How to Respectfully Visit the Zuni Pueblo
You are welcome to visit the Zuni Pueblo as a "respectful guest." Be aware that there are many aspects of the Zuni life that you may not understand - or even recognize - but these important practices enable them to continue their way of life. Your respect for their cultural traditions and cooperation in following these guidelines will ensure your continued privilege of visiting their very special community.
Remember, you are visiting an active community and viewing the residents' daily lives and homes
This is not a museum or theme park!
- Use common sense, etiquette, and respect all rules and regulations of the Zuni Pueblo.
- Consider capturing visual memories instead of photographs!
- To photograph or video, you must obtain a photo permit at the Zuni Visitor Center or at the Tribal Cashier's Office.
- Assume that ALL CULTURAL ACTIVITIES (Kiva or traditional dancing) within the Pueblo are OFF LIMITS to photography, video/audio record or sketch - unless specifically informed otherwise.
- No photography is permitted of images inside the Old Zuni Mission.
- Scenery, buildings, and outdoor traditional ovens are okay to photograph.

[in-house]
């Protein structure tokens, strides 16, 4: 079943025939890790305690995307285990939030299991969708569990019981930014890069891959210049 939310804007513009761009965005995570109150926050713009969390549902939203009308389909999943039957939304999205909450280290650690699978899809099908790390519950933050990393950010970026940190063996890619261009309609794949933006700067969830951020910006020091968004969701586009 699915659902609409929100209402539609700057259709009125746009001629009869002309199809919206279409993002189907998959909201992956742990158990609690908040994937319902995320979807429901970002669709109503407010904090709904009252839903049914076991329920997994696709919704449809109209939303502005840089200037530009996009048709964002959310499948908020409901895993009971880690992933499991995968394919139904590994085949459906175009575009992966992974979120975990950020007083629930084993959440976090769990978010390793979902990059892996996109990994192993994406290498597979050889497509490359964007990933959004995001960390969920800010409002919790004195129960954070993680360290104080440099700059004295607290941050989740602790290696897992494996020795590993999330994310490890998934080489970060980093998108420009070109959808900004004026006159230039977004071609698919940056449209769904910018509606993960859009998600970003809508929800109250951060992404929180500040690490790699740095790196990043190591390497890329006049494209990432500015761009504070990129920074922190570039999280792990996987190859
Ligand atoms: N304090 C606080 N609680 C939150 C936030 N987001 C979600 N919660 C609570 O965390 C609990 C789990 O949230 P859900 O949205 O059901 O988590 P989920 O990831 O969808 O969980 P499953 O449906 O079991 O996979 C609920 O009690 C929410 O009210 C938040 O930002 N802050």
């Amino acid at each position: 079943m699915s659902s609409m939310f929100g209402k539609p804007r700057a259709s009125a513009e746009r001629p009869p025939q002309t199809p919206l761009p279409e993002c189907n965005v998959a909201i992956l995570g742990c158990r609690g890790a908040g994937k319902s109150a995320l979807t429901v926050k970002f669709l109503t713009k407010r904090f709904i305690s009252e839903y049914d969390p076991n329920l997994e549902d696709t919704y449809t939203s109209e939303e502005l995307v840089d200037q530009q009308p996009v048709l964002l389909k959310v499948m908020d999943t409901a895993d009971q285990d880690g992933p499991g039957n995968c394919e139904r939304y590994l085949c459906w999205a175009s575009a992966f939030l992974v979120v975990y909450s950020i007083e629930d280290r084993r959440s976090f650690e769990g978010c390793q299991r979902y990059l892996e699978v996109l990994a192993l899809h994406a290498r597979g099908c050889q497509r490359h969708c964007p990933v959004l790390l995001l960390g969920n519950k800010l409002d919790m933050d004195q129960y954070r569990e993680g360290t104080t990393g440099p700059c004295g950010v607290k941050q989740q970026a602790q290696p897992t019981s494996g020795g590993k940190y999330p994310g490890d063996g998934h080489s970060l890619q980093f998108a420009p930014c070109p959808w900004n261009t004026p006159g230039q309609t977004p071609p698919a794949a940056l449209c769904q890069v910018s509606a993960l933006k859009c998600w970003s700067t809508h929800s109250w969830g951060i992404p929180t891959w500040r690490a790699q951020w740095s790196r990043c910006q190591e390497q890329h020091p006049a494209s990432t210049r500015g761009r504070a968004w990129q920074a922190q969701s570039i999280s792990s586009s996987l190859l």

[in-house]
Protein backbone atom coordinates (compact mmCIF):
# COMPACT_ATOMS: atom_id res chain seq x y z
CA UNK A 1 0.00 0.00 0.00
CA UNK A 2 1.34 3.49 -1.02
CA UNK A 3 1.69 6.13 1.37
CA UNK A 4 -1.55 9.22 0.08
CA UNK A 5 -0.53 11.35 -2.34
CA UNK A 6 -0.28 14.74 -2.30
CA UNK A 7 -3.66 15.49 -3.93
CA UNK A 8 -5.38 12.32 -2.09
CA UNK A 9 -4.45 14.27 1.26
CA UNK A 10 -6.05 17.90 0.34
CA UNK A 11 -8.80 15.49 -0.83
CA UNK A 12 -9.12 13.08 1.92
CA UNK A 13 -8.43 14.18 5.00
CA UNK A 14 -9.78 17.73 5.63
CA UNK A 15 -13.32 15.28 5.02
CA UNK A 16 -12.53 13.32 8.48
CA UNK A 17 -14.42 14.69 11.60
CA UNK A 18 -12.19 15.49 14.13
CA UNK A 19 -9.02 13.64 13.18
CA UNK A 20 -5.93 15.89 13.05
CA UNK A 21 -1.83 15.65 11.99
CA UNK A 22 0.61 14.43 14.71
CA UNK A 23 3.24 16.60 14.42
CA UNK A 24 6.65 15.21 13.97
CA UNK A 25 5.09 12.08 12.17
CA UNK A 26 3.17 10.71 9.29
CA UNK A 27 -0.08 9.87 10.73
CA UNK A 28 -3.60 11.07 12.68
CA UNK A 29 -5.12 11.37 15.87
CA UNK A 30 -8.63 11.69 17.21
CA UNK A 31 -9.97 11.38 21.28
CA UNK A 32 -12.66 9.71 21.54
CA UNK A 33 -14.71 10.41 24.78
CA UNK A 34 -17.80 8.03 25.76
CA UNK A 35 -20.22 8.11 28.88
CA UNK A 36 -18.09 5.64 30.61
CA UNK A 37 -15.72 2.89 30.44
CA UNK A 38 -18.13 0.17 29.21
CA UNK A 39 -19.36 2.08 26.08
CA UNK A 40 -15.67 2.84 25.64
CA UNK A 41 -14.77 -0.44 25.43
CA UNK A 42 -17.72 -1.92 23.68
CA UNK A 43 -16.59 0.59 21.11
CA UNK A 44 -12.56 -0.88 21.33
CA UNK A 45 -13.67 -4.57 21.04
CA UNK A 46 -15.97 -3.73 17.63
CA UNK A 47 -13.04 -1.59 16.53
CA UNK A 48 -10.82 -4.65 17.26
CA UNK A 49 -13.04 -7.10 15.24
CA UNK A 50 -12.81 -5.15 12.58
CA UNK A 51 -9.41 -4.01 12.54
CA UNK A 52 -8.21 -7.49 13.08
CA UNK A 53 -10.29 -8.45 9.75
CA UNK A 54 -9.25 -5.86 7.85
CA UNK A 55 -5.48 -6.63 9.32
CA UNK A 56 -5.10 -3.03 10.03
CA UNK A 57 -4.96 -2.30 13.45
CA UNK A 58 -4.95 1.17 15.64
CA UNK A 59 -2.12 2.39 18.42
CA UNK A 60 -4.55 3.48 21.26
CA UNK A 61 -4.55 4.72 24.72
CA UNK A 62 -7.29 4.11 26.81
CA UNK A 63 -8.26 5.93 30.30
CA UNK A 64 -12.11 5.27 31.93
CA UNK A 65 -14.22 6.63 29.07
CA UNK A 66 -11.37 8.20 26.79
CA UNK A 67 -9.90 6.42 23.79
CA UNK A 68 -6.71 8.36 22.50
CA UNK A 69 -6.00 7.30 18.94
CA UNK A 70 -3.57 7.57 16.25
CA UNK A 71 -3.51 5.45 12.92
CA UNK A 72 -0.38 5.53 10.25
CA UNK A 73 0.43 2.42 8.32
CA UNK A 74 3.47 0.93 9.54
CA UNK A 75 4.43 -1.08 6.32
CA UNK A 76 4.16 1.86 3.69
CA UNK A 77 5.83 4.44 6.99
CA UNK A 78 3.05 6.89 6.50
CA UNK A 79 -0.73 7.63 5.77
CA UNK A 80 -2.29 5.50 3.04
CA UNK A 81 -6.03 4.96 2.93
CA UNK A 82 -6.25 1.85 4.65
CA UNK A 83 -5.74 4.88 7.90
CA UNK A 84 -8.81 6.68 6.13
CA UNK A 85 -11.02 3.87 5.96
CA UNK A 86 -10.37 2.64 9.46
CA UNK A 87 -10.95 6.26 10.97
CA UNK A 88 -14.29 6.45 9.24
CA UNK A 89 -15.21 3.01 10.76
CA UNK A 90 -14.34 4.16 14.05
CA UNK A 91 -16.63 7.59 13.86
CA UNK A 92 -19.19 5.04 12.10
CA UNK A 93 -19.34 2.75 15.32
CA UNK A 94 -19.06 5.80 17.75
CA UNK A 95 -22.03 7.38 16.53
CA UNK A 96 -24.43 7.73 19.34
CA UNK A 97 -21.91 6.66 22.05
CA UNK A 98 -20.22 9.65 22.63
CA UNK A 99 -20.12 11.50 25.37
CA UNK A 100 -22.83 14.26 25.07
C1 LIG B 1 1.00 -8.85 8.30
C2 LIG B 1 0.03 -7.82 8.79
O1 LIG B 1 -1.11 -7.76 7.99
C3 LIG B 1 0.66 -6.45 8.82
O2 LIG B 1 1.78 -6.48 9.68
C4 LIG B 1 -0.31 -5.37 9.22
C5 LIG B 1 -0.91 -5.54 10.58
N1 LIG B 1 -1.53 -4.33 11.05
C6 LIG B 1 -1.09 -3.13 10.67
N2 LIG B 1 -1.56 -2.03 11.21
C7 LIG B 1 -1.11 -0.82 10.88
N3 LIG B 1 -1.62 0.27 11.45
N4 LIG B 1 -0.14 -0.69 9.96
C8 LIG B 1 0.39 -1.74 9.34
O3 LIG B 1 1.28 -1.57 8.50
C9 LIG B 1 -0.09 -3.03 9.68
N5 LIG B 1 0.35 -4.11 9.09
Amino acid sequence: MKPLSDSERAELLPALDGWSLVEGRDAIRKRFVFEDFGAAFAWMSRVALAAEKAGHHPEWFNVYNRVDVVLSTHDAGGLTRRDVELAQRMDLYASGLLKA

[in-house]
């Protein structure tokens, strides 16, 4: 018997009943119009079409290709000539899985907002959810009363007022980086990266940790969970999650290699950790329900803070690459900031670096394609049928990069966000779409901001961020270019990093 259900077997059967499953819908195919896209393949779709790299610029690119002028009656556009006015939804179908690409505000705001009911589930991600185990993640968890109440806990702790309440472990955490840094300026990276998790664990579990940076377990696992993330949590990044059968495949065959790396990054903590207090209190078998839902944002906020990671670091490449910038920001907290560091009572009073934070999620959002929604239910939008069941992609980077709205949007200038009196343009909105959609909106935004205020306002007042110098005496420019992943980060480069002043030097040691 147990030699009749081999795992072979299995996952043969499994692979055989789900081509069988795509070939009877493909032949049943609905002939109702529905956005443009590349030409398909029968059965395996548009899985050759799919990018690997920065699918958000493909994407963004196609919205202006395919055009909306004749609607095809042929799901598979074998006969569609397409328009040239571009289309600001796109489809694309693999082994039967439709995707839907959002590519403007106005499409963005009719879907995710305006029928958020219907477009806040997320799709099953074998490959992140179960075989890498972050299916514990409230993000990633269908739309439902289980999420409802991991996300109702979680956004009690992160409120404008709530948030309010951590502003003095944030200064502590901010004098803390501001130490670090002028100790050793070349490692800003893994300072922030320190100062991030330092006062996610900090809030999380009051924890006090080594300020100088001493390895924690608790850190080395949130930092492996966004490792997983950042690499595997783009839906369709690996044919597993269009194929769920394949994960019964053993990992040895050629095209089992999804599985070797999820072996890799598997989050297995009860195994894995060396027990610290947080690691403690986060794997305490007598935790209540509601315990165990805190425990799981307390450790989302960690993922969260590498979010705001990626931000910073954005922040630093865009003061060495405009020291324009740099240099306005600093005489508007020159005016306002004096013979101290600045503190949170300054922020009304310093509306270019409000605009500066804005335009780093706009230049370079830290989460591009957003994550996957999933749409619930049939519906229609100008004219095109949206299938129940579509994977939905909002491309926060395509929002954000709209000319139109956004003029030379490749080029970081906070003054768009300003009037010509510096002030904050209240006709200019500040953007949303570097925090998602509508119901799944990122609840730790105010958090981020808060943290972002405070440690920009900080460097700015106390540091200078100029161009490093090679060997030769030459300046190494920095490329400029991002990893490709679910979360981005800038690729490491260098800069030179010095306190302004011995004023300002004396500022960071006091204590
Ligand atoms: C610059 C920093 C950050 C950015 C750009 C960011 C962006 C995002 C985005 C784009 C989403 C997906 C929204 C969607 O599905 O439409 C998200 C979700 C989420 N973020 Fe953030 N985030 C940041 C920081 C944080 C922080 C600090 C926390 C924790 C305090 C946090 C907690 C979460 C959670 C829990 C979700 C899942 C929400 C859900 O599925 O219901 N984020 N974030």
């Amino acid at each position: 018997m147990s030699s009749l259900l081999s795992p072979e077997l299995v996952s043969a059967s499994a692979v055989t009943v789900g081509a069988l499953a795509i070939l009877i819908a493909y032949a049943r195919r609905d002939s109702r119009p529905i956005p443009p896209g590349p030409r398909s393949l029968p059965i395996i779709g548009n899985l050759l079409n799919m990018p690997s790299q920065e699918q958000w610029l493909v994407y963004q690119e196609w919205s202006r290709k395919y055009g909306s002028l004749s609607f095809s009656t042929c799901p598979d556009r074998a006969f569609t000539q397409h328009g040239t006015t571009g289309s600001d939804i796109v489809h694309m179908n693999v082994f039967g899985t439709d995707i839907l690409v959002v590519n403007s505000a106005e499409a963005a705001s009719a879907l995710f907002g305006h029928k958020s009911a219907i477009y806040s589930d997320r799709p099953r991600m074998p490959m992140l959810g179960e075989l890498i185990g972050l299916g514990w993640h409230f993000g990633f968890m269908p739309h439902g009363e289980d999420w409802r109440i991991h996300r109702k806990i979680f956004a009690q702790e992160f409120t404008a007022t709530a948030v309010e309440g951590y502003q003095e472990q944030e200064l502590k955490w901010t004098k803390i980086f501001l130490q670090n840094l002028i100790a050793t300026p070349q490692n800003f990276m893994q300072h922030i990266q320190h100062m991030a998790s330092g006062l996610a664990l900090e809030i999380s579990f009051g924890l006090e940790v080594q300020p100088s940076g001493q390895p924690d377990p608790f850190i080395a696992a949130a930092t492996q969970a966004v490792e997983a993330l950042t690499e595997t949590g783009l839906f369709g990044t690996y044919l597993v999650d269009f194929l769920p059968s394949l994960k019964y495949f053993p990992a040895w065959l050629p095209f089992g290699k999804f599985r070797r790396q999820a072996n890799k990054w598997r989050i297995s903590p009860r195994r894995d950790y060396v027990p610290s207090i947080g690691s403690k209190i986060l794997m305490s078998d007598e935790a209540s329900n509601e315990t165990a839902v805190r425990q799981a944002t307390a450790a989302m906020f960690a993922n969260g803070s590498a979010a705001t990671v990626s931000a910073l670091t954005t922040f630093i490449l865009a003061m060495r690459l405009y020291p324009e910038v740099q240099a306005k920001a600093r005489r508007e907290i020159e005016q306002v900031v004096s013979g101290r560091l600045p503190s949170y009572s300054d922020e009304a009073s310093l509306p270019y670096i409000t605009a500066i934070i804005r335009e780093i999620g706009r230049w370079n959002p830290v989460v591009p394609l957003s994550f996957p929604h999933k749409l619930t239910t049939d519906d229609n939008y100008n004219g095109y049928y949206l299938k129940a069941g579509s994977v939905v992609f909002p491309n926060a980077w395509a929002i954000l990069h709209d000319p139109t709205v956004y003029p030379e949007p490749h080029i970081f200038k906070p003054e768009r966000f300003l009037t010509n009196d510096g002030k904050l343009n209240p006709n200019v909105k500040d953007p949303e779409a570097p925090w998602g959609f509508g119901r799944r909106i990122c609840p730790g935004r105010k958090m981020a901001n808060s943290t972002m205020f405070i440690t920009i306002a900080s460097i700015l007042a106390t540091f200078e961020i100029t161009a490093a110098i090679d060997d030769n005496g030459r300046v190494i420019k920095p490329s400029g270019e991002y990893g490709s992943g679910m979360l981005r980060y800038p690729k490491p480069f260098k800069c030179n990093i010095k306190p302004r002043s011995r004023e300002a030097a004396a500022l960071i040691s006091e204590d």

- Always inquire first and seek permission before photographing any activities involving Zuni people.
- Request permission from the Zuni Tribe before publishing any photographs or information depicting Zuni Pueblo activities.
- Observe with quiet respect any traditional dances and events that you may encounter on the Zuni Pueblo. Asking questions or speaking loudly interrupts the participants' concentration. Watch such activities from a distance without blocking any Zuni participant's views. Applause is as inappropriate as in a church setting.
- Exercise common sense by not climbing around fragile archaeological structures or adobe walls. Removal of artifacts or objects from these areas is a Federal offense.
- Respect the Zuni Pueblo community by not using alcohol or drugs and not bringing weapons.
- Hike only in designated areas (check at Visitor Center) and not around archaeological ruin sites.
- Do no bring pets into the historical "Middle Village" and make sure your children are controlled and respectful.
- Be aware that the Zuni Tribe cannot be responsible for injuries, theft or damage incurred by visitors.
Violators of these rules are subject to penalties in accordance with the Zuni Tribal and Federal Laws.
Pueblo of Zuni is located
The Zuni Pueblo is nestled in a scenic valley, surrounded by the enchanting mesas, located about 150 miles west of Albuquerque. The main reservation, is located in the McKinley and Cibola counties in the western part of New Mexico. The estimated number of acres encompasses about 450,000 acres. The tribe has land holdings in Catron County, New Mexico and Apache County, Arizona, which are not adjoining to the main reservation. With elevations that range from nearly 8,000 feet on the western slope of the Continental Divide to about 6,000 feet in other areas, Zuni lands encompass a great variety of habitats and natural resources.